Sound quality of chip amplifiers

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angel

Member
2003-10-09 3:42 am
Norway
"Can" being the operative word here.

Few chip manufacturers go to the lengths required to fully realize the potential of ICs. Some do, though, and their prices reflect it.

I have no doubt that chipamps can sound great; I've owned at least one that did a great job.

However, I have yet to audition one that (given a USD/EUR >1000 source and a pair of USD/EUR >2500 speakers) could perform as well as Balanced Audio, Pass Laboratories, etc..

Give John Curl the freedom to design a large 90nm process with a few runs in the measure/trim cycle, though, and I'm fairly certain those of us who could afford the chip (along with some nice Black Gate and/or Jensen caps, plus some neat attenuators) would throw our discretes out the window in no time.
 

tlf9999

Disabled Account
2005-05-25 2:25 am
none
Kees said:
Chip amplifiers are extremely simple, but what is the sound quality in comparison to discrete amplifiers? :cool:

They are just as good as similar discrete amps. To me, discrete amps have the advantage of being extremely beefy and being able to handle large current.

I would say chip amps are extremely simple: while the physical count is low, they have a lot more devices inside of them. For the same reason, you wouldn't call a Pentium 4 cpu extremely simple.

tmblack said:
Anyone compare the LM3875 with the OPA549?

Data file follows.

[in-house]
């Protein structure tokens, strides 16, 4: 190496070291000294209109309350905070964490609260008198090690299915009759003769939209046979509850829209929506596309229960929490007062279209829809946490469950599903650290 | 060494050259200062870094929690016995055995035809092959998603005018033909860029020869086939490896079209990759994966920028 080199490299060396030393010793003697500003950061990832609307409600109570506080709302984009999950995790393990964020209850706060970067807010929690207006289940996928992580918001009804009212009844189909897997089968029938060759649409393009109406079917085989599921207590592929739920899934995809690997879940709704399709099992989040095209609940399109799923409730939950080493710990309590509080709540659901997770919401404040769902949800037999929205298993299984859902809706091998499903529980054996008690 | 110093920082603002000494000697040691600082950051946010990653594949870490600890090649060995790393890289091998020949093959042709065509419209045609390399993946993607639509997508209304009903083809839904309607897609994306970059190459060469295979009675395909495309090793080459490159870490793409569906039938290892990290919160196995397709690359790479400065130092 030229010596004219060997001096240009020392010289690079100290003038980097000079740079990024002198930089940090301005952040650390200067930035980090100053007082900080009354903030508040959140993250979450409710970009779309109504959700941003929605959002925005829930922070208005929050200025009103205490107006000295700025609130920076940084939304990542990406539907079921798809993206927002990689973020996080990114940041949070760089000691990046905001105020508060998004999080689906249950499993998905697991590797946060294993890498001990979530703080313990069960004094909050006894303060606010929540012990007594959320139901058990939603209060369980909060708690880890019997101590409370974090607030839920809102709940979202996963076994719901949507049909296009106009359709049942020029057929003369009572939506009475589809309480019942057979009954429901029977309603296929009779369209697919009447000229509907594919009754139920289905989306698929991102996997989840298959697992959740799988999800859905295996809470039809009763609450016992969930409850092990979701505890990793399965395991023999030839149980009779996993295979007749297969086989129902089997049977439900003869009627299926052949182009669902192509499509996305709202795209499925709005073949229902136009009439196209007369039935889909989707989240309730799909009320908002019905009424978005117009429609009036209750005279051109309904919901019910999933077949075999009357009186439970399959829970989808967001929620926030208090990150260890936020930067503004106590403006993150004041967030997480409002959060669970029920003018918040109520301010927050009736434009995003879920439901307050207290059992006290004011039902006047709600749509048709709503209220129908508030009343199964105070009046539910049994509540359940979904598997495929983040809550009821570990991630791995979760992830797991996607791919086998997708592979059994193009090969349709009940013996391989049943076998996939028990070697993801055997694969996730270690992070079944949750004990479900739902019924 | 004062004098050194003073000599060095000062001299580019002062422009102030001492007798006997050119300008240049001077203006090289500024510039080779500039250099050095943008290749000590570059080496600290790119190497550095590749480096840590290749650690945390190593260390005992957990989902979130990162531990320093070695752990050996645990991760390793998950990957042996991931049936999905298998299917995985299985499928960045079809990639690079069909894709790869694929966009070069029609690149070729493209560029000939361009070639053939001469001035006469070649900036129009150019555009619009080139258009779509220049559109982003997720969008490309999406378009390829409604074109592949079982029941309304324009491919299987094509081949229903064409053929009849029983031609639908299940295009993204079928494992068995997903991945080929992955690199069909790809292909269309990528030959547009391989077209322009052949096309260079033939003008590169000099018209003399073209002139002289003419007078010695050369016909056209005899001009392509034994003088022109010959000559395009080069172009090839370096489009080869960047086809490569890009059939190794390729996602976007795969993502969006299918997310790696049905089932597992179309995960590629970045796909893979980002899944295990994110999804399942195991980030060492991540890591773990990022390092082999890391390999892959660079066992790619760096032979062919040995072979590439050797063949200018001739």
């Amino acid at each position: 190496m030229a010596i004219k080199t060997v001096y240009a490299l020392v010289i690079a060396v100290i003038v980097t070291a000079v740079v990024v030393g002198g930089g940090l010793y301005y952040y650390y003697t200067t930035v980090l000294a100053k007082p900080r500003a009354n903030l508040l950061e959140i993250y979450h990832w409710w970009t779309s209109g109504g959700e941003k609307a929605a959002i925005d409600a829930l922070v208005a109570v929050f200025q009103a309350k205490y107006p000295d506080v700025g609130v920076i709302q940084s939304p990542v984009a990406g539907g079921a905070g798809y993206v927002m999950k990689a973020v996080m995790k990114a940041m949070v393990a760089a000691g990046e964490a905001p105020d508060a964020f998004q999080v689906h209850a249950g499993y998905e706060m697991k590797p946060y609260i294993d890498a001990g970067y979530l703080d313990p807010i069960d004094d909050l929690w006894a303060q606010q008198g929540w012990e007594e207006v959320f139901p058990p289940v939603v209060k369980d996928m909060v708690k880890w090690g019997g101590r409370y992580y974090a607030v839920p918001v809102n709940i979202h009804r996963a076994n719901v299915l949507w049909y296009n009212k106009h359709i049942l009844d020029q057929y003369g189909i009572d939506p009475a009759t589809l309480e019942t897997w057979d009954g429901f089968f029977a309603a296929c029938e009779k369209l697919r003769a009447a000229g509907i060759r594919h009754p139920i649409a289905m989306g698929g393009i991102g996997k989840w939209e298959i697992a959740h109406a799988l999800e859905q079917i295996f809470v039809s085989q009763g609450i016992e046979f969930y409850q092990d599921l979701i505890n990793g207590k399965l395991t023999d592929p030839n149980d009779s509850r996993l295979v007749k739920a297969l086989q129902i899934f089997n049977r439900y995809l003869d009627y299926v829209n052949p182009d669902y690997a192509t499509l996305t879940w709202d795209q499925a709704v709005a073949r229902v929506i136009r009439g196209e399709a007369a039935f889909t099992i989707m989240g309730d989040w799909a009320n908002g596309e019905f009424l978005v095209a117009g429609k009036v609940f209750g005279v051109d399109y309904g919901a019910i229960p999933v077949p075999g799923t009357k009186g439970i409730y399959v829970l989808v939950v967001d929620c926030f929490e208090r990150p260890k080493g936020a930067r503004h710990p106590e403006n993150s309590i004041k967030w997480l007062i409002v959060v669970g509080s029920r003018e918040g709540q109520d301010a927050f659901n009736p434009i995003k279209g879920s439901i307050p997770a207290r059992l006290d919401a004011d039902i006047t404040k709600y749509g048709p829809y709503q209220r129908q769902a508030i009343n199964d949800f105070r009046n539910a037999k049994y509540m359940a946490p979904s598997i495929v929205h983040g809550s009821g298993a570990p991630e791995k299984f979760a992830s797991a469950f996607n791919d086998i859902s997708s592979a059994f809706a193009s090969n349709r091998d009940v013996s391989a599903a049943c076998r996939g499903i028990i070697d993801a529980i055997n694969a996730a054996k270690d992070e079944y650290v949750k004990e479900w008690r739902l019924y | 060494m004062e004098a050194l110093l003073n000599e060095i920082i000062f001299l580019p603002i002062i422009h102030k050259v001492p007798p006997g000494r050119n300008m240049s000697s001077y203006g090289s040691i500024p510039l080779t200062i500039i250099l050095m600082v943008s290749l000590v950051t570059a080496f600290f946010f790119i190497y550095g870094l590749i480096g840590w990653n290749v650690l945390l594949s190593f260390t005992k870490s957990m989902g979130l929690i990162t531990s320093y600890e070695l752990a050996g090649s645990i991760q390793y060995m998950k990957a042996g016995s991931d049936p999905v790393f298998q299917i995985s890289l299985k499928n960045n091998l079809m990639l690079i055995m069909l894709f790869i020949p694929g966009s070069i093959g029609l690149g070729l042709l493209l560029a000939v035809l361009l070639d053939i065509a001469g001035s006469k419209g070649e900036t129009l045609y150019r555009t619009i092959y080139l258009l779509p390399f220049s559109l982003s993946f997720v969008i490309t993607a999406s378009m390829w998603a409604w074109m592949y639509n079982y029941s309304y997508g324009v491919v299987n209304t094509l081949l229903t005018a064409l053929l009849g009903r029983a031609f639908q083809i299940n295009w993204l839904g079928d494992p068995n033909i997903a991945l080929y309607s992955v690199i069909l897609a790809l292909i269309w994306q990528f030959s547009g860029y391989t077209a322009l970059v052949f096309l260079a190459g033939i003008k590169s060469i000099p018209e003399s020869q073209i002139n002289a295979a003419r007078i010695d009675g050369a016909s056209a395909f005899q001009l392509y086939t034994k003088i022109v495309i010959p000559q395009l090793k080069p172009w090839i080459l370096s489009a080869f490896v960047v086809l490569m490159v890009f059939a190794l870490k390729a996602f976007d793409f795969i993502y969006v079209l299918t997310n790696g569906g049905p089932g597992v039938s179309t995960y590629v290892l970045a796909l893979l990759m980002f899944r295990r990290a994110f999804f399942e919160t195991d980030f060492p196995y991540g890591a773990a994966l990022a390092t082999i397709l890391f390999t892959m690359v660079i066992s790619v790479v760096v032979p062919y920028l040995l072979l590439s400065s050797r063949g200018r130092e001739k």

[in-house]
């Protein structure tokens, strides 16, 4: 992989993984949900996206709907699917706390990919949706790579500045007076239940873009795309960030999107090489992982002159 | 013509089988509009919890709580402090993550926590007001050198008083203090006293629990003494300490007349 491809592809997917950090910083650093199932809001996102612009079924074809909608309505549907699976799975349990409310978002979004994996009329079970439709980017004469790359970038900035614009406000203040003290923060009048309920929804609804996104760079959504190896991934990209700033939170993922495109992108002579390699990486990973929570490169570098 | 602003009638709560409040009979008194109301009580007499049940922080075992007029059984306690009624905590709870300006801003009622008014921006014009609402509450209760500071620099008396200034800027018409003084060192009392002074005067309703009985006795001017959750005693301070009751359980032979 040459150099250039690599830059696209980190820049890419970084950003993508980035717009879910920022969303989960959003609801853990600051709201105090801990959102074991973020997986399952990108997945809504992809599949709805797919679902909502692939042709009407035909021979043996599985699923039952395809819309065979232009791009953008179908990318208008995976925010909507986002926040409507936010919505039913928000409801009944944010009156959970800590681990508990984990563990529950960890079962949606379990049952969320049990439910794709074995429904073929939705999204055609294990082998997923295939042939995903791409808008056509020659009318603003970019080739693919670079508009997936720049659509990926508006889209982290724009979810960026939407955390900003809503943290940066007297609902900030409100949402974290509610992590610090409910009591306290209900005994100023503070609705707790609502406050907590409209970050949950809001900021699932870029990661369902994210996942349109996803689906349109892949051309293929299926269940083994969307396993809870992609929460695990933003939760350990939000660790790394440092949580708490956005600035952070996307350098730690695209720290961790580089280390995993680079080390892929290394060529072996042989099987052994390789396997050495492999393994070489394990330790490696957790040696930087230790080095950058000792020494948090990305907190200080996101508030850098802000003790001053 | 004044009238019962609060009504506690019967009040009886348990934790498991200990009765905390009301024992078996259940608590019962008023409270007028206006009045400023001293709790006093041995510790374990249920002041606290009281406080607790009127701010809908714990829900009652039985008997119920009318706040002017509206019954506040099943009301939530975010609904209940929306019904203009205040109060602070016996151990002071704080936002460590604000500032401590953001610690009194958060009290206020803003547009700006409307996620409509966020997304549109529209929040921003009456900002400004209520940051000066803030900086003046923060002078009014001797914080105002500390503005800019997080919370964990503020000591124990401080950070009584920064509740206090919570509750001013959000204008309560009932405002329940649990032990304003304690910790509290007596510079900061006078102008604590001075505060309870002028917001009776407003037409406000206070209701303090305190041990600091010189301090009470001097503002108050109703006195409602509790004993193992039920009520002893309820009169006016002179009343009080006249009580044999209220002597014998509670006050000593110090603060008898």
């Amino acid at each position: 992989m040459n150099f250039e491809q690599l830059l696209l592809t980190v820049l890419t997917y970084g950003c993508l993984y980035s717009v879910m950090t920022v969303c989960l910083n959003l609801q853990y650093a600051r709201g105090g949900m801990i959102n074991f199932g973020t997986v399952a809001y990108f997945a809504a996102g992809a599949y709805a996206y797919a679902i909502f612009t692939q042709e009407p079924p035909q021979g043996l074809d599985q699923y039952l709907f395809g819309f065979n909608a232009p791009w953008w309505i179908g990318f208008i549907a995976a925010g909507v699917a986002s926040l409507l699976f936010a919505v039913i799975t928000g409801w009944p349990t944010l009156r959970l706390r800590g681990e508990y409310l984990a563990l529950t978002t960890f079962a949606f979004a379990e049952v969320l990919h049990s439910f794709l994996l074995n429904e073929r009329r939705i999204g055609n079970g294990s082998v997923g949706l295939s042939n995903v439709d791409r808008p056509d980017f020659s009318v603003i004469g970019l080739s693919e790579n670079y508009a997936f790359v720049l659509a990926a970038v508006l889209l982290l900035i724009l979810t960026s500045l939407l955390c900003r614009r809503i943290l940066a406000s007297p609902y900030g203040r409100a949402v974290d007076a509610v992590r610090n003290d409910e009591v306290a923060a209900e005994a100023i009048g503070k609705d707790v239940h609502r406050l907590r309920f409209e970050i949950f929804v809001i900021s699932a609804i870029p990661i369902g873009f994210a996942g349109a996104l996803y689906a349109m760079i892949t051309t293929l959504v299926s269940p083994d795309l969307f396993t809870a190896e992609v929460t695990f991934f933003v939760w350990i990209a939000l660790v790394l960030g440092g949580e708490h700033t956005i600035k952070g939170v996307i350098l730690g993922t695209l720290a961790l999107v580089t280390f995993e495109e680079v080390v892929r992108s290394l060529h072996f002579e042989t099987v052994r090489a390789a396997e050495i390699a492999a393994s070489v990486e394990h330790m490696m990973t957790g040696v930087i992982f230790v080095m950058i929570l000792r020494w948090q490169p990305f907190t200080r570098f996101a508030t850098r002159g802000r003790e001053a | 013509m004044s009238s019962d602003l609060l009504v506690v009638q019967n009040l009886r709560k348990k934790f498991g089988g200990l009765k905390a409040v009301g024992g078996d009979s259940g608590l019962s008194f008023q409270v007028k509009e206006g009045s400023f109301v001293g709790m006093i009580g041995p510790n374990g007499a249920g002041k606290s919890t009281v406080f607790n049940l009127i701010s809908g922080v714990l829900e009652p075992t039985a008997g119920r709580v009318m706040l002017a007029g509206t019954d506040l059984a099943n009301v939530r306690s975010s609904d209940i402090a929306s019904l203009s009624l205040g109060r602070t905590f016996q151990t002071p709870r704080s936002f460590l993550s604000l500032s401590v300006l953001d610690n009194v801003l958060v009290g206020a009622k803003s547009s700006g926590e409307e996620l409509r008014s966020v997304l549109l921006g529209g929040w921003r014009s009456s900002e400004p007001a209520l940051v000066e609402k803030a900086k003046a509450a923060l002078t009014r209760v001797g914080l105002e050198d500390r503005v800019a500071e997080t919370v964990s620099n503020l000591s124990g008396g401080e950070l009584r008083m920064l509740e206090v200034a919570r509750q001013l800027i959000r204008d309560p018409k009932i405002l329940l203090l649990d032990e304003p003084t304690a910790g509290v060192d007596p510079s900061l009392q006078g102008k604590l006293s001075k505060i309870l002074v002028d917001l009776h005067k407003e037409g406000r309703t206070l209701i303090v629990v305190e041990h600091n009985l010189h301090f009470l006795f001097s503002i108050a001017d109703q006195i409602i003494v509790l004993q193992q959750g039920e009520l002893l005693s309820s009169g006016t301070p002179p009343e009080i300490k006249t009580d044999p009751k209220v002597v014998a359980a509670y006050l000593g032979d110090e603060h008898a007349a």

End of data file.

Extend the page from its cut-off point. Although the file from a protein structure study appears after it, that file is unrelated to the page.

Tom


I have done that (lm3875 vs. opa541). I think the opa541 has more punch at lower frequency but I don't think i can tell them apart consistently in a scientific test.
 
Chipamps are great.

They are designed to be cheap, but because it's an IC and they can build to exact specs, and have multiple CCS, they work good, and have very low offset, and can work great at almost any voltage in their working range.

Before I really figured out HOW a descrete amp worked, I used chipamps. LM386 is one of my little favorites. You can use em for anything, and they are so small. Also I love to play with opamps.

For larger power, the big chip amps are awesome. I'm using a HT Receiver, and the two front 100W Channels are driven by a Pioneer chip and 6800uf caps. The highs are great and sound clean, and it drives good power. The bass isn't too bad, but it doesn't use really large filter caps, but still sounds good.

I have a 2nd Amp for the Bass, and my 12" 4 ohm subwoofer. I'm running the 2 channels in parallel, the amp already had 0.1 resistors on the outputs in series with the speaker, hehe, real easy! It's also a chipamp, it has a hefty transformer, and this badboy has some real power. Amp says 120W/ch x 2 and has a STK4231 in a cheap Sharp amp.. I guess the chip is pushed near it's limits at full volume, but this thing has blown small speakers in the past when being used stereo. :D :eek: However, I've had to replace the chip once. Only thing I don't like other than the small 5600 uf caps, is that I hear a small AC hum if My ear is 6 inch away from speaker. :(